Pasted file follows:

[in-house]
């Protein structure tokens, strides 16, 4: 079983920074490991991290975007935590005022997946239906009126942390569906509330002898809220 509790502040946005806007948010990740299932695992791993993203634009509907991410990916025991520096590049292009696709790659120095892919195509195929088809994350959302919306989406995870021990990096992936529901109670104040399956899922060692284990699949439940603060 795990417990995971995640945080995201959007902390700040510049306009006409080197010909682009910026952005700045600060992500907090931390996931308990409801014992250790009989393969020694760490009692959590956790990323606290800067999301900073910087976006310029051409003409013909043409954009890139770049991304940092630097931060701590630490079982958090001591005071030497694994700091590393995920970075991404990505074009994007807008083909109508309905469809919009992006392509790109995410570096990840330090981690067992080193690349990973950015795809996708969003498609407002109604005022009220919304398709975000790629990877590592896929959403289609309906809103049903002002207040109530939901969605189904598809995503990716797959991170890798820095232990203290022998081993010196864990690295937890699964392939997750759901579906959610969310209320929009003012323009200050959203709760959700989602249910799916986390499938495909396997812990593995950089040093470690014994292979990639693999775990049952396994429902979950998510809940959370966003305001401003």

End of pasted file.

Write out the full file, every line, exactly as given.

[in-house]
């Protein structure tokens, strides 16, 4: 079983920074490991991290975007935590005022997946239906009126942390569906509330002898809220 509790502040946005806007948010990740299932695992791993993203634009509907991410990916025991520096590049292009696709790659120095892919195509195929088809994350959302919306989406995870021990990096992936529901109670104040399956899922060692284990699949439940603060 795990417990995971995640945080995201959007902390700040510049306009006409080197010909682009910026952005700045600060992500907090931390996931308990409801014992250790009989393969020694760490009692959590956790990323606290800067999301900073910087976006310029051409003409013909043409954009890139770049991304940092630097931060701590630490079982958090001591005071030497694994700091590393995920970075991404990505074009994007807008083909109508309905469809919009992006392509790109995410570096990840330090981690067992080193690349990973950015795809996708969003498609407002109604005022009220919304398709975000790629990877590592896929959403289609309906809103049903002002207040109530939901969605189904598809995503990716797959991170890798820095232990203290022998081993010196864990690295937890699964392939997750759901579906959610969310209320929009003012323009200050959203709760959700989602249910799916986390499938495909396997812990593995950089040093470690014994292979990639693999775990049952396994429902979950998510809940959370966003305001401003």